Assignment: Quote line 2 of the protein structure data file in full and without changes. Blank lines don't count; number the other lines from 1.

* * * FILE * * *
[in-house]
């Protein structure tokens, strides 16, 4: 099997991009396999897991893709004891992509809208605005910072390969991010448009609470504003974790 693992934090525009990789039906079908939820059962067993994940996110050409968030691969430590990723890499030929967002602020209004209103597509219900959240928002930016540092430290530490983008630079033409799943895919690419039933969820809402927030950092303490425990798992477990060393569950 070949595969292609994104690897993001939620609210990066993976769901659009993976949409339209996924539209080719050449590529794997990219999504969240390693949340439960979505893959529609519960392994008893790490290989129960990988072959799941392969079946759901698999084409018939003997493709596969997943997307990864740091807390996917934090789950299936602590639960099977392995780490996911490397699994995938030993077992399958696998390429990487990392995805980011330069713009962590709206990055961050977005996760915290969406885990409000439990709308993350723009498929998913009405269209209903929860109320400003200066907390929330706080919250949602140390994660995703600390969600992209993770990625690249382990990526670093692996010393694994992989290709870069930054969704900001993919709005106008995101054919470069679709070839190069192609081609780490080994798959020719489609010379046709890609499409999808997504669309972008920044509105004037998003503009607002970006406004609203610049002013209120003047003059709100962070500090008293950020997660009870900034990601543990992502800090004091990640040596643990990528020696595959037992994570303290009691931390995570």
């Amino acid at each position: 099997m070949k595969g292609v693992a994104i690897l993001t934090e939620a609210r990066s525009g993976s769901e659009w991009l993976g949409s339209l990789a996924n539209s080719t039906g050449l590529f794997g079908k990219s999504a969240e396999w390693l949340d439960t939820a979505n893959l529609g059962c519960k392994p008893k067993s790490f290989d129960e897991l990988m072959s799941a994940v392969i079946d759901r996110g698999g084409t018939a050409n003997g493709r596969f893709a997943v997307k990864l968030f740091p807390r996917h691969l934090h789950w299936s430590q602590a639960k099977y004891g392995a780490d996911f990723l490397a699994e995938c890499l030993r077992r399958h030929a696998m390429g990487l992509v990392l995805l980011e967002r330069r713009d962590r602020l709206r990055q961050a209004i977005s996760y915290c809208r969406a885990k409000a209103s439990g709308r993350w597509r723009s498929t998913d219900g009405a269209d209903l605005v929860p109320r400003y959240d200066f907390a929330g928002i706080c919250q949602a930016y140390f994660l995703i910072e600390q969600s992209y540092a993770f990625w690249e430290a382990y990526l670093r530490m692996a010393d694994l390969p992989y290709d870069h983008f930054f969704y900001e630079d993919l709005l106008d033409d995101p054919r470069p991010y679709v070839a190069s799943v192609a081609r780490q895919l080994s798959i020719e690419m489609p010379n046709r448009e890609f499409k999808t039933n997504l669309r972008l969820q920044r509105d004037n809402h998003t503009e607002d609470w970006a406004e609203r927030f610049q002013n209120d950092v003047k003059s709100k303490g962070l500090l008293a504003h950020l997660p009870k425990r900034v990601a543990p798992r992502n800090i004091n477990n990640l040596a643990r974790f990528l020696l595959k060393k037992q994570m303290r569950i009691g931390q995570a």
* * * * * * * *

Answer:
């Protein structure tokens, strides 16, 4: 099997991009396999897991893709004891992509809208605005910072390969991010448009609470504003974790 693992934090525009990789039906079908939820059962067993994940996110050409968030691969430590990723890499030929967002602020209004209103597509219900959240928002930016540092430290530490983008630079033409799943895919690419039933969820809402927030950092303490425990798992477990060393569950 070949595969292609994104690897993001939620609210990066993976769901659009993976949409339209996924539209080719050449590529794997990219999504969240390693949340439960979505893959529609519960392994008893790490290989129960990988072959799941392969079946759901698999084409018939003997493709596969997943997307990864740091807390996917934090789950299936602590639960099977392995780490996911490397699994995938030993077992399958696998390429990487990392995805980011330069713009962590709206990055961050977005996760915290969406885990409000439990709308993350723009498929998913009405269209209903929860109320400003200066907390929330706080919250949602140390994660995703600390969600992209993770990625690249382990990526670093692996010393694994992989290709870069930054969704900001993919709005106008995101054919470069679709070839190069192609081609780490080994798959020719489609010379046709890609499409999808997504669309972008920044509105004037998003503009607002970006406004609203610049002013209120003047003059709100962070500090008293950020997660009870900034990601543990992502800090004091990640040596643990990528020696595959037992994570303290009691931390995570």